The return of the masterpieces from the Morozov collection, which hung until April 2022 in the Fondation Louis Vuitton in Paris, could mark the beginning of a film about the relationship between art and war. Transporting the works back to the Hermitage in St. Petersburg and the Tretyakov Gallery in Moscow were a problem, if only because air traffic between Europe and Russia was shut down. And so five convoys of six trucks each filled with early modern masters traveled through Belgium and Germany to the ferry connection between Travemünde and Helsinki and from there to Russia. A legal foothold was that the contents of the trucks on the forms should not be marked as ‘luxury goods’, as this could lead to immediate seizure.
Works of art are not immune to war. Hermitage aan de Amstel severed all ties with its partner in St. Petersburg at the beginning of March. The exhibition Russian avant-garde: revolution in art was cancelled, loan was cancelled. The director of the Hermitage in St. Petersburg Mikhail Piotrovsky initially kept a low profile, but existed in June to characterize the international presentation of Russian heritage as the cultural leg of the “special operation” in which the great Putin leads his country. . Cézannes, Monets, Bonnards, Picassos and Bracques also became the toys of the powers that be in a world that previously liked to use pious words about the unifying power of art. For us, Russian art and heritage came to the bottom of our priority list.
And it also blocked the view of the book that New York-based Dutch photographer Wijnanda Deroo was making about one of the greatest art museums in the world, which suddenly found itself in enemy territory. Behind the walls is the culmination of four trips she made in 2018 and 2019 to Saint Petersburg to photograph what goes on in the Hermitage’s storage room. “I want the people who look at this book to share in my amazement at what is to be seen behind the walls of this museum,” she writes in her introduction.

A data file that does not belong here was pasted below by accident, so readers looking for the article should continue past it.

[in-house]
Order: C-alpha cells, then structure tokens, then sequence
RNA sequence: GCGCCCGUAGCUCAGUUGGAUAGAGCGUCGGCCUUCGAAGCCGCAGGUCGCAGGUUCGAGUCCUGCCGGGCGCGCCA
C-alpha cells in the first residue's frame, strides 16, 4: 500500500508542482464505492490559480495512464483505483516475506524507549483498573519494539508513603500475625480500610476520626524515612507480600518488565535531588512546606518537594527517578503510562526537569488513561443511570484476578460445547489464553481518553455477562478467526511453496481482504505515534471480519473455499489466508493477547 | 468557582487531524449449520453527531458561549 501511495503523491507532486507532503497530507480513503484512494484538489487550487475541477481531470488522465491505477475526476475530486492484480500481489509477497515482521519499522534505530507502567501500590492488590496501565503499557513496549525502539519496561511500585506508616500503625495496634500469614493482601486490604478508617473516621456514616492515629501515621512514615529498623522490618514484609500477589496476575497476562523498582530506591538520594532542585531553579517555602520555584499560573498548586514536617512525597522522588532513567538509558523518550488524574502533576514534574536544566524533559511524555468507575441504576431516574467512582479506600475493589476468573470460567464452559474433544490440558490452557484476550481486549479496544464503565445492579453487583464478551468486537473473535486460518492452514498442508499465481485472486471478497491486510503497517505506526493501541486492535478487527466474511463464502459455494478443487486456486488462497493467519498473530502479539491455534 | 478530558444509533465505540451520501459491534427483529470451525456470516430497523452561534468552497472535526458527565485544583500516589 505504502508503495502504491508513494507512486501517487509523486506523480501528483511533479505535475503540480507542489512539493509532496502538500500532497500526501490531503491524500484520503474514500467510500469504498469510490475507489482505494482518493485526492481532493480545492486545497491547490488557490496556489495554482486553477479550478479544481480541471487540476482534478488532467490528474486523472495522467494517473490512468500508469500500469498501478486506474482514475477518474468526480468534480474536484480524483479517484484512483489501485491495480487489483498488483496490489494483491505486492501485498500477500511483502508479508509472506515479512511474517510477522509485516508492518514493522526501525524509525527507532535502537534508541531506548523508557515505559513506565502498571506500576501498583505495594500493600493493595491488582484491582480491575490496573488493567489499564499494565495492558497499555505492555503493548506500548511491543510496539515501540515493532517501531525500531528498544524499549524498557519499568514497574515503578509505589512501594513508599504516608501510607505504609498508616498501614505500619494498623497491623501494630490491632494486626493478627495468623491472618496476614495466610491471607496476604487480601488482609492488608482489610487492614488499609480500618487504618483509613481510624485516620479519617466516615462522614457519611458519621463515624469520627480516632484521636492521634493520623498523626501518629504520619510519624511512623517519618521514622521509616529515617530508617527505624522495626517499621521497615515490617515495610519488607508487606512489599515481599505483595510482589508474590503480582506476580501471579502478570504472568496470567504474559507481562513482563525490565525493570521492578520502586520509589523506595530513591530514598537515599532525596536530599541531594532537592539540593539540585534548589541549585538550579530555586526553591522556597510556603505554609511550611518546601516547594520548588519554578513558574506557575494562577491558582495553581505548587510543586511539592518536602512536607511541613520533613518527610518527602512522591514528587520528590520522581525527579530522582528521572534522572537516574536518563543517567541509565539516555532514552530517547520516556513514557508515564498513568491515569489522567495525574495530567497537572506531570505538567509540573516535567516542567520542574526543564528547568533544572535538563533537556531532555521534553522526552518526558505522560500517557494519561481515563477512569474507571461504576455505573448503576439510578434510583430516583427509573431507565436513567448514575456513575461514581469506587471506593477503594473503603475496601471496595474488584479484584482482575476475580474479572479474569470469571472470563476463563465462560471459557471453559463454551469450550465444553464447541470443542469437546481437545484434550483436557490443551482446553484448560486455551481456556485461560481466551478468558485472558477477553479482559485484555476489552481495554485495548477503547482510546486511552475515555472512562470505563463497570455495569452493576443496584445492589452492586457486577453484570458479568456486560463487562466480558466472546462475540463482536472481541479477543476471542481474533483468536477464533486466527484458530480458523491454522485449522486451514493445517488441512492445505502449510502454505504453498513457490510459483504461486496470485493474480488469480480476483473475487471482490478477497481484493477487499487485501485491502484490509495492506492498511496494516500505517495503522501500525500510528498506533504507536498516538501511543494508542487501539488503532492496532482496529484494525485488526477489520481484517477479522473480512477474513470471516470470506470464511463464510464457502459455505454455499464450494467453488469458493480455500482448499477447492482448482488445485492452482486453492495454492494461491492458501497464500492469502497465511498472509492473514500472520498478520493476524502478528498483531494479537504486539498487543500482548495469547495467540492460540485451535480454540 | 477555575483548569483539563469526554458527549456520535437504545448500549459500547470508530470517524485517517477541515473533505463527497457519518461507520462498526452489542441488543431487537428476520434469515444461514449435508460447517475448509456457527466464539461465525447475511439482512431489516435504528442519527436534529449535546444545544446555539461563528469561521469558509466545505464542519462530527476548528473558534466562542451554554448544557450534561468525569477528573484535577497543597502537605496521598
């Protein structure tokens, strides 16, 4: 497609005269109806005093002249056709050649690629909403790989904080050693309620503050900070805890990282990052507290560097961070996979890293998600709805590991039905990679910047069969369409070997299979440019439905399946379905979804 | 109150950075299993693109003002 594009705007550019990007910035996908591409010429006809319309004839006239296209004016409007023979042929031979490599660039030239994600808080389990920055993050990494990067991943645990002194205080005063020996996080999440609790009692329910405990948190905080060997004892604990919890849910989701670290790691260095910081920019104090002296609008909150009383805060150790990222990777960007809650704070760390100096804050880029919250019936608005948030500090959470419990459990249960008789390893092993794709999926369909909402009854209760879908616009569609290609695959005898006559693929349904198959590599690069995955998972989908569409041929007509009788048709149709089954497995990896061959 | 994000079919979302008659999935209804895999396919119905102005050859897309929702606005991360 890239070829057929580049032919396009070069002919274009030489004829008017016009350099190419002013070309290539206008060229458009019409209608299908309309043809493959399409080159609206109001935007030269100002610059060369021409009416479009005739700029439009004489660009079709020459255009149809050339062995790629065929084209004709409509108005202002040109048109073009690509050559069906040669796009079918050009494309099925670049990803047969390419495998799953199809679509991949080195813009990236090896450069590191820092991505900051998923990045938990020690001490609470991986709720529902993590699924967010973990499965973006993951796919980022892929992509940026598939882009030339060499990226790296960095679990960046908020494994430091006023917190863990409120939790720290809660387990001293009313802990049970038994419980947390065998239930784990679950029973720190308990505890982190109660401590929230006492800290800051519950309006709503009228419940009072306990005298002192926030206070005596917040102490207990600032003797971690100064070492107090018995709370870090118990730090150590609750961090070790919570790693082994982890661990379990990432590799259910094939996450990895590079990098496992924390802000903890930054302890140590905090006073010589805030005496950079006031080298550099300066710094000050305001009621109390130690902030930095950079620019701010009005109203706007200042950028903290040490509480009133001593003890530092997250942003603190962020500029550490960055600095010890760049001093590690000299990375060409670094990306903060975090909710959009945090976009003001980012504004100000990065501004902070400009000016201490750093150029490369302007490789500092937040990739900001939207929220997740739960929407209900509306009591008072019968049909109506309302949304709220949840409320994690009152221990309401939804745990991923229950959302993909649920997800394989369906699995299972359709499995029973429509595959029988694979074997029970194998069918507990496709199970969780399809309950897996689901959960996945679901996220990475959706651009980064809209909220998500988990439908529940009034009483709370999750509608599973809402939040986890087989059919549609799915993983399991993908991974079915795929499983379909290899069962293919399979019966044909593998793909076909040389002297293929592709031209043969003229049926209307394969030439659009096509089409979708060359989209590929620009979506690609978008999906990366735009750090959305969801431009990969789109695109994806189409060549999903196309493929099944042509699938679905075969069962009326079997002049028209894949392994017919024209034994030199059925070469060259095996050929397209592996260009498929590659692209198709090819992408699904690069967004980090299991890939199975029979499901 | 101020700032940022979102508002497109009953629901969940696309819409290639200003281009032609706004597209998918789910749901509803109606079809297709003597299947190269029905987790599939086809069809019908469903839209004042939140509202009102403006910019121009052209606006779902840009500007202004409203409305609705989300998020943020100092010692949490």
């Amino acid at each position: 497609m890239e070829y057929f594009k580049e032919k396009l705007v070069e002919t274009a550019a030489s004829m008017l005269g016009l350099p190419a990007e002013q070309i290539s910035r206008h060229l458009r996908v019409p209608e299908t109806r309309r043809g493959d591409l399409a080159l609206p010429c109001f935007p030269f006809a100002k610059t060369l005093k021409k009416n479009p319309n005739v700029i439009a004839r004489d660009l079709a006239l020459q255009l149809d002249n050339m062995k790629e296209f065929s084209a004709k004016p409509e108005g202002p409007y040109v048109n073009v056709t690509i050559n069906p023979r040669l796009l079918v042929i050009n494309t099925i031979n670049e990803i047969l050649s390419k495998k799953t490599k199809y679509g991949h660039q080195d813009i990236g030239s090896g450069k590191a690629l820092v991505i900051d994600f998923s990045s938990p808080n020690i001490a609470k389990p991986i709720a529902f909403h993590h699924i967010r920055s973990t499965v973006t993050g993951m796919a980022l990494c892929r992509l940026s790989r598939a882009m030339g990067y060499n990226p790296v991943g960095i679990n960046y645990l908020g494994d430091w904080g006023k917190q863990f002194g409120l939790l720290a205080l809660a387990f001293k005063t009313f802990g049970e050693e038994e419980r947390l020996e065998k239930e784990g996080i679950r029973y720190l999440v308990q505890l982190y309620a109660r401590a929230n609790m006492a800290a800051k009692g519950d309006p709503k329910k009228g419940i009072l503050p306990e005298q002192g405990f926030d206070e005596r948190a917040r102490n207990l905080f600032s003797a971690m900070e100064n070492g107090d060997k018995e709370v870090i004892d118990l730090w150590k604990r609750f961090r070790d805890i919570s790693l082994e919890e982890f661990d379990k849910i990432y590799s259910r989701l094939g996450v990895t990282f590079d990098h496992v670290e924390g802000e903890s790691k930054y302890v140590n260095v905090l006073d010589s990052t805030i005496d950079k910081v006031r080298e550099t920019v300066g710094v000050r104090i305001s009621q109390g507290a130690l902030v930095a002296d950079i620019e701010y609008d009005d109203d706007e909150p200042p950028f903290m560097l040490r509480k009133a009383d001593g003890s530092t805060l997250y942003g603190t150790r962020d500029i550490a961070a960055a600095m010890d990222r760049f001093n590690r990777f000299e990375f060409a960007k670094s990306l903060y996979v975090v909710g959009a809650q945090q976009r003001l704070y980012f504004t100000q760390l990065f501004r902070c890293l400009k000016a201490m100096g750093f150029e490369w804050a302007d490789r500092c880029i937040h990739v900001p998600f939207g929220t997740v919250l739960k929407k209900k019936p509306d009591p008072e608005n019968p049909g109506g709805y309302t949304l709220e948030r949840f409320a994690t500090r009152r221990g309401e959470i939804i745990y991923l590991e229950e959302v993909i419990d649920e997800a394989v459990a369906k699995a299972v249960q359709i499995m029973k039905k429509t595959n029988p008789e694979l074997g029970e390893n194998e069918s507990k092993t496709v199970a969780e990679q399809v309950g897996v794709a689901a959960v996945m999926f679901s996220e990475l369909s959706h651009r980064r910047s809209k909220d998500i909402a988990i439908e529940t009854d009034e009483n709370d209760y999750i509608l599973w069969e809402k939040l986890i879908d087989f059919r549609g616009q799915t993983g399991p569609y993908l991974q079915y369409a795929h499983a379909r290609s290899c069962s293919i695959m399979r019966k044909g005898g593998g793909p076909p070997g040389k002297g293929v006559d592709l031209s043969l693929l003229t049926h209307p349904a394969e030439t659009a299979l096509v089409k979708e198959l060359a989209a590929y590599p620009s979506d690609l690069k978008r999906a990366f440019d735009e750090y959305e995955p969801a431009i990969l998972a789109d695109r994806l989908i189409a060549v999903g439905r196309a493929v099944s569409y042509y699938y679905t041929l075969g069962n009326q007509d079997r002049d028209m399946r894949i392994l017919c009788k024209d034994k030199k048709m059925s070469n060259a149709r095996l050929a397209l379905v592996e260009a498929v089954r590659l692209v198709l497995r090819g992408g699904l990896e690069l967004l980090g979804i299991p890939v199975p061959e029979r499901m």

And she does. This book, which itself was almost buried before it was finally published, is a treasure trove of treasure troves. Room after room filled with statues, traditional costumes, decorated weapons and valuables, stored under tissue paper and bubble wrap in rooms lit by 1970s fluorescent tubes. We also get occasional glimpses of the official side of the museum, with kitchenware and hunting scenes, frame by frame over tightly arranged red damask chairs. The windows there are covered with sheer curtains pleated from top to bottom.
Old palaces, attics, dressing rooms, waiting rooms, abandoned hotels have been the subject of Deroo for about forty years. People pass very sporadically in her pictures, like random shadows among the furniture that seem to have been left behind in a vanished world. Sometimes time has fulfilled this suggestion. In the eighties, for example, she photographed the now hip New York neighborhood of Brooklyn, as it no longer exists, a ghost town of abandoned factories, weeds and viaducts. Memorial sites was the name of the series she created in 2015. Our brains are wired to always look for meaning, even where there is none.
Behind the walls of the Hermitage, through Deroo’s camera, there is also such a world that is actually history. Blotting paper, cracks and damp spots in the ceilings, marble caryatids that invisibly keep watch over the printing room. Sleeping Beauty’s palace, sunk in a thousand year sleep.
In reality, of course, this is not the case. Russians still visit the Hermitage, and the works of art are nicely preserved and restored. But that world is closed to us for now.